The U.S. Treasury posted a surplus in December, thanks partly to payments from Fannie Mae and Freddie Mac.

The Bureau of the Fiscal Service reported Monday that the U.S. government took in $53.2 billion in December, following a $1.2 billion deficit in December 2012.

Over the first three months of fiscal 2014, the government has run a $174.6 billion deficit, a 40 percent decrease from the year before.

December's relatively rosy numbers are mostly due to a one-time payment of roughly $40 billion from the bailed-out government-sponsored enterprises Fannie Mae and Freddie Mac. The government took control of the two failed mortgage businesses in 2008, an intervention that ultimately cost taxpayers $187.5 billion. Since then, the two GSEs have turned $185.2 billion, which represents a return on investment for the government rather than payback for the bailout.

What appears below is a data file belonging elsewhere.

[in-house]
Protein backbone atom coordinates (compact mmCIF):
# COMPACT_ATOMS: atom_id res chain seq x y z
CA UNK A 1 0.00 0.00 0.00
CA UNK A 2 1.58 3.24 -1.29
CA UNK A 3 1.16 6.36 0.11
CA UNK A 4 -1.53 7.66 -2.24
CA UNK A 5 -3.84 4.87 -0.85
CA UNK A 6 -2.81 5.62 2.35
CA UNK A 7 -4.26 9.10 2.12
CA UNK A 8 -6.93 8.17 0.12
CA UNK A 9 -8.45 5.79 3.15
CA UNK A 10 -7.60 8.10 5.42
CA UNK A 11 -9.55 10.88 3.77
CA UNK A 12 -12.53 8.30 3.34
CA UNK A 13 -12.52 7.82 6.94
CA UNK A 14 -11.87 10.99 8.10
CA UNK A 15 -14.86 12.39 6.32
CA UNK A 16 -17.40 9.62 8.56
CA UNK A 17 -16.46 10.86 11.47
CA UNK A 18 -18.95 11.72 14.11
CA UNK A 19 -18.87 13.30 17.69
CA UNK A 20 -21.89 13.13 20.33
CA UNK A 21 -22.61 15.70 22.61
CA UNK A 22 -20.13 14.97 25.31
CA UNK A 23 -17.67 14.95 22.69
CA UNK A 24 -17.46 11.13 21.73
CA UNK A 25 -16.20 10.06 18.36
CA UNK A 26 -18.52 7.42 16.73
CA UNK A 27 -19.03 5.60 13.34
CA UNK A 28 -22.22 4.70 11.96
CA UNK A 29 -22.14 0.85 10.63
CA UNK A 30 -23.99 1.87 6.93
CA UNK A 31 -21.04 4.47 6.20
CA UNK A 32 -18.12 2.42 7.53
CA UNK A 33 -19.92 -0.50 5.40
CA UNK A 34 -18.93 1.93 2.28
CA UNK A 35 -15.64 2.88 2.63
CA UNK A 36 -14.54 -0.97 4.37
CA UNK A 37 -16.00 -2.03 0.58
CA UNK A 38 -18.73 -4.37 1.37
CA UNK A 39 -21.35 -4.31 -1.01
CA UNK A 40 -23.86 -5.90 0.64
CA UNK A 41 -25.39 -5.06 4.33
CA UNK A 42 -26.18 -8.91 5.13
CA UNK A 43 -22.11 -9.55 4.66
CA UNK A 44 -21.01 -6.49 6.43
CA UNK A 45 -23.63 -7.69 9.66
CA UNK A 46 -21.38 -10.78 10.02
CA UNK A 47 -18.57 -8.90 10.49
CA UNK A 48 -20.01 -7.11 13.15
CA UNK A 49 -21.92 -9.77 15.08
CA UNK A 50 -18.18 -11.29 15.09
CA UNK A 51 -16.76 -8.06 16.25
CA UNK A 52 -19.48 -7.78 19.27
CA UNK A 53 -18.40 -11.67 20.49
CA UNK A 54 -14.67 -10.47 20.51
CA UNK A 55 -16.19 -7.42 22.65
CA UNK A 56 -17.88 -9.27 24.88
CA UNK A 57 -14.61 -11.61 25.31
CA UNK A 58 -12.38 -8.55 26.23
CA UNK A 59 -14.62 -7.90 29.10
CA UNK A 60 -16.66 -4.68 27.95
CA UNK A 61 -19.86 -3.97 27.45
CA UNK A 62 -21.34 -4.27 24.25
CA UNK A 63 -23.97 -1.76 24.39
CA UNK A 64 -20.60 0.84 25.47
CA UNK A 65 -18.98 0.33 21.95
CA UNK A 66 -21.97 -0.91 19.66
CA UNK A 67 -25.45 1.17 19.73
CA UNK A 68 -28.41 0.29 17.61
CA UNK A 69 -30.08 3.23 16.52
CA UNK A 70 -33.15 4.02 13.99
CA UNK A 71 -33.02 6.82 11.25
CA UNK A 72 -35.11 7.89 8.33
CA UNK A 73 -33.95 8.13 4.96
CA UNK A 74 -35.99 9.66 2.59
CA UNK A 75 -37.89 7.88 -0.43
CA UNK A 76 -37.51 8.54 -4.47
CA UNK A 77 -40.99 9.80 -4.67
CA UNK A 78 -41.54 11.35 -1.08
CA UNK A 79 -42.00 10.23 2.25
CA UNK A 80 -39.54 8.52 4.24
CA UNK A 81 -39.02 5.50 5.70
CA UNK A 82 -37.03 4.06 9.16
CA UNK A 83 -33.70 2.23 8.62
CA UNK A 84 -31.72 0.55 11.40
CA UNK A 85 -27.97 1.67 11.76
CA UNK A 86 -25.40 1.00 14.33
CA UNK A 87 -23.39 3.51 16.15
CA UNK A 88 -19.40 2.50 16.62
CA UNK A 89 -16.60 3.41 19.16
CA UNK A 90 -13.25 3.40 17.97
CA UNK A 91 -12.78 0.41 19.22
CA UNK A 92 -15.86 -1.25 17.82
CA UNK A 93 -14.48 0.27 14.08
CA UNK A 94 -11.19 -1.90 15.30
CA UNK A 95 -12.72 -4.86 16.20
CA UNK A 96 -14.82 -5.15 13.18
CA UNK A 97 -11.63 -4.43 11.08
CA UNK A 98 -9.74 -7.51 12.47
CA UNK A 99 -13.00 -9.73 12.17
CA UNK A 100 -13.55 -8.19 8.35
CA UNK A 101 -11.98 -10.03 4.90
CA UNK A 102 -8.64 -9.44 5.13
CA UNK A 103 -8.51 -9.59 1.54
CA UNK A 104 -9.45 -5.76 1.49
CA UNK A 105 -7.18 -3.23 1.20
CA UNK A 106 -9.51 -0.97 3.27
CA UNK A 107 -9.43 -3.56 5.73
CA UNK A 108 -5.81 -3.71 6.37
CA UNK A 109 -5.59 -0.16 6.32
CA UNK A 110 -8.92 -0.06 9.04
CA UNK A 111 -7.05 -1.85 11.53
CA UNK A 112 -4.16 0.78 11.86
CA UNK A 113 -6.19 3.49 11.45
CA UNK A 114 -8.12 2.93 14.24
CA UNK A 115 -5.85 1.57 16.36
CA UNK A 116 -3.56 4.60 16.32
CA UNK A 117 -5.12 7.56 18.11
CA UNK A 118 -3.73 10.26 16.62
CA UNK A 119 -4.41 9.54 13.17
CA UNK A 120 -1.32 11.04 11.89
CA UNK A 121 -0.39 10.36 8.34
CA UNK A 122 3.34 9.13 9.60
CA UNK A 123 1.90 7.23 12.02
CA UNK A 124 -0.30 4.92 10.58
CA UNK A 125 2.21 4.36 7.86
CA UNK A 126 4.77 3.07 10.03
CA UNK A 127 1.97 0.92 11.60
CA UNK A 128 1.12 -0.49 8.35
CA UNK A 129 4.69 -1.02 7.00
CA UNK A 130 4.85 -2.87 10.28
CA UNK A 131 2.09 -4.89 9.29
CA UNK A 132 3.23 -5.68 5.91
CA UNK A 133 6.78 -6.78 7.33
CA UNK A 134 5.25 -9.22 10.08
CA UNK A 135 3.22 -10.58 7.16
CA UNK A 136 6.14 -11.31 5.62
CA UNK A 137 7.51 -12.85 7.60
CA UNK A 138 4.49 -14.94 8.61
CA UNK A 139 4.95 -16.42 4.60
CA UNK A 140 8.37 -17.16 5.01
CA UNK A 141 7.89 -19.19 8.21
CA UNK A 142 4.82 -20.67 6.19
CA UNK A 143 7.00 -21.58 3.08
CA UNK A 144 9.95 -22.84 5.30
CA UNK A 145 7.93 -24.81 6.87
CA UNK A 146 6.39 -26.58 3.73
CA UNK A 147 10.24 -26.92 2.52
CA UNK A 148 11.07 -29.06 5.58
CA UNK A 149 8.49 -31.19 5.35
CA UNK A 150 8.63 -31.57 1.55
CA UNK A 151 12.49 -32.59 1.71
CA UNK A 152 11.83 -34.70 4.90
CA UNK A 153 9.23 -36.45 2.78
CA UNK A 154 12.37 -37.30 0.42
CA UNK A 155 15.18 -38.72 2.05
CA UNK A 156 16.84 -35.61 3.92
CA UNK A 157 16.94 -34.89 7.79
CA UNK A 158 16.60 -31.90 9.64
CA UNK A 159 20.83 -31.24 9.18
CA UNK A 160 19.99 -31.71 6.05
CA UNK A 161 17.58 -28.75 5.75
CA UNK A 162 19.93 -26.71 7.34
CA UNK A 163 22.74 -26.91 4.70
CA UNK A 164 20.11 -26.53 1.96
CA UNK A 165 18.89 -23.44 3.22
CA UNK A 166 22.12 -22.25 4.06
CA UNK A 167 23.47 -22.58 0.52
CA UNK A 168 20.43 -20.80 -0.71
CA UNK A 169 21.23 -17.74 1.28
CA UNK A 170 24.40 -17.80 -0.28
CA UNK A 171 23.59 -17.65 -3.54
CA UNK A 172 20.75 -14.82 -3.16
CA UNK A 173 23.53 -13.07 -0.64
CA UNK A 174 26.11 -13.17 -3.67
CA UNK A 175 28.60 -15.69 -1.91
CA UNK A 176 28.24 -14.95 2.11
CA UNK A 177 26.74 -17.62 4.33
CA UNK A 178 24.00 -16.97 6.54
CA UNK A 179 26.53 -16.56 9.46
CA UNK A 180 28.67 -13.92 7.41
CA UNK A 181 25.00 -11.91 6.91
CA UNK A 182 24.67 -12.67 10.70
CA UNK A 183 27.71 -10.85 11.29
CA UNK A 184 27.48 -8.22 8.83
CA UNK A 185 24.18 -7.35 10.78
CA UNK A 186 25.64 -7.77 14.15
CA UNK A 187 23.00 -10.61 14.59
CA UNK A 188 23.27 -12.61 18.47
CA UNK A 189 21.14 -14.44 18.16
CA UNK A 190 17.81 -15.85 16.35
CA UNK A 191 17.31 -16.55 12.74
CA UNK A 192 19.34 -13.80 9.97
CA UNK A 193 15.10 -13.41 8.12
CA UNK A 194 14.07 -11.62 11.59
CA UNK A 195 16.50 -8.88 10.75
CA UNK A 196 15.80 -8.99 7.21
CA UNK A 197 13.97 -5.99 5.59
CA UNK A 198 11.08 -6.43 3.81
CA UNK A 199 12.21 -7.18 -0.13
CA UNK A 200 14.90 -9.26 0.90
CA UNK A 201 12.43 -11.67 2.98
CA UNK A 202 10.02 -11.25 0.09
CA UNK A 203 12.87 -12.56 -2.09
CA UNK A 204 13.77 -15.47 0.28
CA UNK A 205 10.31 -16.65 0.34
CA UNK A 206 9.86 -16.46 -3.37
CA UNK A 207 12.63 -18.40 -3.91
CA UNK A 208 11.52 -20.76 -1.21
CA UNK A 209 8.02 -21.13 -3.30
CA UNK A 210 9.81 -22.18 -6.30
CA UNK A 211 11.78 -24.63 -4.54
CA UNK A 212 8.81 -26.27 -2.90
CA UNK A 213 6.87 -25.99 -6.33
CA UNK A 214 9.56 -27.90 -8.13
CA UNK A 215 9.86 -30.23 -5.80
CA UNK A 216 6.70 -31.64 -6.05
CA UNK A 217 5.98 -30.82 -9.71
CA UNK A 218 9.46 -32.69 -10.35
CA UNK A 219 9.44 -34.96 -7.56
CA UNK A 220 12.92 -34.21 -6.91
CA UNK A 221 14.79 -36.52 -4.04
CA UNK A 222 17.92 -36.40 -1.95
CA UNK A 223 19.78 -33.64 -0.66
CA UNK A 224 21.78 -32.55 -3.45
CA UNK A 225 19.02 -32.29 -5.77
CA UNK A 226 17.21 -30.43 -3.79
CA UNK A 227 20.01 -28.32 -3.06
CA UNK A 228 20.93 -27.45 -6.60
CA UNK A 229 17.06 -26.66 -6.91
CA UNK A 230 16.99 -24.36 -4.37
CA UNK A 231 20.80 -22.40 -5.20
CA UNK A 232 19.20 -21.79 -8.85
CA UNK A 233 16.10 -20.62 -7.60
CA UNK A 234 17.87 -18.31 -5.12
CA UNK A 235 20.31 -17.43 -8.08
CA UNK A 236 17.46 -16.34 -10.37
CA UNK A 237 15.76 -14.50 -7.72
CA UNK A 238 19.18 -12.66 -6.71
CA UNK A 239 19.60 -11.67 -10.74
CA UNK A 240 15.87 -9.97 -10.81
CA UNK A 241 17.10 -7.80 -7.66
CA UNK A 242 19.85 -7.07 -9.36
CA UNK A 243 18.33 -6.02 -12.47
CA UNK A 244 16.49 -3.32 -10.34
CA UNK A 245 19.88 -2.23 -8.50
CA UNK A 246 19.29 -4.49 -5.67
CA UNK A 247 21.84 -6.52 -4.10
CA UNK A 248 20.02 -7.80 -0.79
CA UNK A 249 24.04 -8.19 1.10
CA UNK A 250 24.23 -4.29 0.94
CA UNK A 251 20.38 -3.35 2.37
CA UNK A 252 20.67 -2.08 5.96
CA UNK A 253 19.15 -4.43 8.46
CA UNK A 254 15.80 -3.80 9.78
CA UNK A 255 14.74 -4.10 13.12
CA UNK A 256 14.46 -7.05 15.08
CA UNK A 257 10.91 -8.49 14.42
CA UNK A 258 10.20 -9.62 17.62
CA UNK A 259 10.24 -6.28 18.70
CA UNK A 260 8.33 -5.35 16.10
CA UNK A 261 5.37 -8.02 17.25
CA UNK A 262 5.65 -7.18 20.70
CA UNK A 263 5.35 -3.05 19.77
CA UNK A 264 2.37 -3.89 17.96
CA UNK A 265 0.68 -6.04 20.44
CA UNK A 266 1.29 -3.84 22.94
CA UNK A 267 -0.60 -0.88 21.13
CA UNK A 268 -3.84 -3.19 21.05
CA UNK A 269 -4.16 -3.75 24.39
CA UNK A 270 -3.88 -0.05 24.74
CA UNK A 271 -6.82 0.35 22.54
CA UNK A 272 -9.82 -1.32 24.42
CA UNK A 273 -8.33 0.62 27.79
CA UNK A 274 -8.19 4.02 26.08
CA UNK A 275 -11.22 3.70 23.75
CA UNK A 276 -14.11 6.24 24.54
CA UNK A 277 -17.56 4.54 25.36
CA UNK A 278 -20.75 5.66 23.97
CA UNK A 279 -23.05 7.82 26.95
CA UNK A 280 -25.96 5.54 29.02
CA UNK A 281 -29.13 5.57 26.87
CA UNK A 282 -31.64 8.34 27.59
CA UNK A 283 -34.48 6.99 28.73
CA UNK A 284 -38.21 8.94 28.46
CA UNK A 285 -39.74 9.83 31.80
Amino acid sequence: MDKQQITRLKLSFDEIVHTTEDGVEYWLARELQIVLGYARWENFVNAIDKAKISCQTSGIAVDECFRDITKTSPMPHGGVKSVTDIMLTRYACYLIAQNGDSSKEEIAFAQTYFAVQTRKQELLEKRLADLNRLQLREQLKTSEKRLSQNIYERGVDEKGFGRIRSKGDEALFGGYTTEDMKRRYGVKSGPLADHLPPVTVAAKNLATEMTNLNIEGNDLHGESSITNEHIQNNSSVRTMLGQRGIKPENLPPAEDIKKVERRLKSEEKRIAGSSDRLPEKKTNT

Receipts, led by payroll taxes, are also up from last year. Spending, meanwhile, is down from $908.9 billion last year to $838.2 billion in 2014.

The federal deficit clocked in at $680 billion in 2013, down from $1.1 trillion in 2012 and the first sub-$1 trillion budget since 2008.

Treasury Secretary Jack Lew has said that he will run out of room under the debt ceiling sometime in mid-February to early March if it is not raised. Monday's larger-than-expected surplus likely means that the date by which the debt ceiling will become binding falls toward the later end of that range.